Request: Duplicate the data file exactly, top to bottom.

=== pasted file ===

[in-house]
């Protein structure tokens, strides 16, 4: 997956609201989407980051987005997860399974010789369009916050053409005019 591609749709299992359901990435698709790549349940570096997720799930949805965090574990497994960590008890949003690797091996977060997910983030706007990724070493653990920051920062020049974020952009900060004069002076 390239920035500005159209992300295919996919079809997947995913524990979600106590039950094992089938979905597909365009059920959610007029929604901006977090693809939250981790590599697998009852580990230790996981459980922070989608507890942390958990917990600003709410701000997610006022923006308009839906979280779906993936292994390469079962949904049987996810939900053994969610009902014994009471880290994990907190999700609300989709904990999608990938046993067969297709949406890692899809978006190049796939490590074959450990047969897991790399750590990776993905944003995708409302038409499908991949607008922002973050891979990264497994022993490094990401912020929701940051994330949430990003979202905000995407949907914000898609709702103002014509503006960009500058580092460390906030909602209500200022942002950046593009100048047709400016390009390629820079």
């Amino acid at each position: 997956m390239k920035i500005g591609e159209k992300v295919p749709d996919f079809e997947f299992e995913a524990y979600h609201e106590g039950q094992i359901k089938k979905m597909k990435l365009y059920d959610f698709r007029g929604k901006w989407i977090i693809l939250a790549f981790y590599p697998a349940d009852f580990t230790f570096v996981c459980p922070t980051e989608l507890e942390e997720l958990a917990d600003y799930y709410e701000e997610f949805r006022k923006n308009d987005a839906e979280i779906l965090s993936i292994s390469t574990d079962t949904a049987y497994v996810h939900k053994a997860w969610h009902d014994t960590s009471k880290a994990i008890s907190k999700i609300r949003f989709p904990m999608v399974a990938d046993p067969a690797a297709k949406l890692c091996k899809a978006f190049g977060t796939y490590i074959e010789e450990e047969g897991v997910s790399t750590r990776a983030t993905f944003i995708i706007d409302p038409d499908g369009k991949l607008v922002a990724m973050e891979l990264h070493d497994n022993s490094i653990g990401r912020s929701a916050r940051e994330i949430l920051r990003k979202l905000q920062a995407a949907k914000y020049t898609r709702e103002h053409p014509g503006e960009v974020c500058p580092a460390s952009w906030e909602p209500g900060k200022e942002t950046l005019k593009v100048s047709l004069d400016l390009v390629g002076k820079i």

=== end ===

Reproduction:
[in-house]
């Protein structure tokens, strides 16, 4: 997956609201989407980051987005997860399974010789369009916050053409005019 591609749709299992359901990435698709790549349940570096997720799930949805965090574990497994960590008890949003690797091996977060997910983030706007990724070493653990920051920062020049974020952009900060004069002076 390239920035500005159209992300295919996919079809997947995913524990979600106590039950094992089938979905597909365009059920959610007029929604901006977090693809939250981790590599697998009852580990230790996981459980922070989608507890942390958990917990600003709410701000997610006022923006308009839906979280779906993936292994390469079962949904049987996810939900053994969610009902014994009471880290994990907190999700609300989709904990999608990938046993067969297709949406890692899809978006190049796939490590074959450990047969897991790399750590990776993905944003995708409302038409499908991949607008922002973050891979990264497994022993490094990401912020929701940051994330949430990003979202905000995407949907914000898609709702103002014509503006960009500058580092460390906030909602209500200022942002950046593009100048047709400016390009390629820079």
């Amino acid at each position: 997956m390239k920035i500005g591609e159209k992300v295919p749709d996919f079809e997947f299992e995913a524990y979600h609201e106590g039950q094992i359901k089938k979905m597909k990435l365009y059920d959610f698709r007029g929604k901006w989407i977090i693809l939250a790549f981790y590599p697998a349940d009852f580990t230790f570096v996981c459980p922070t980051e989608l507890e942390e997720l958990a917990d600003y799930y709410e701000e997610f949805r006022k923006n308009d987005a839906e979280i779906l965090s993936i292994s390469t574990d079962t949904a049987y497994v996810h939900k053994a997860w969610h009902d014994t960590s009471k880290a994990i008890s907190k999700i609300r949003f989709p904990m999608v399974a990938d046993p067969a690797a297709k949406l890692c091996k899809a978006f190049g977060t796939y490590i074959e010789e450990e047969g897991v997910s790399t750590r990776a983030t993905f944003i995708i706007d409302p038409d499908g369009k991949l607008v922002a990724m973050e891979l990264h070493d497994n022993s490094i653990g990401r912020s929701a916050r940051e994330i949430l920051r990003k979202l905000q920062a995407a949907k914000y020049t898609r709702e103002h053409p014509g503006e960009v974020c500058p580092a460390s952009w906030e909602p209500g900060k200022e942002t950046l005019k593009v100048s047709l004069d400016l390009v390629g002076k820079i």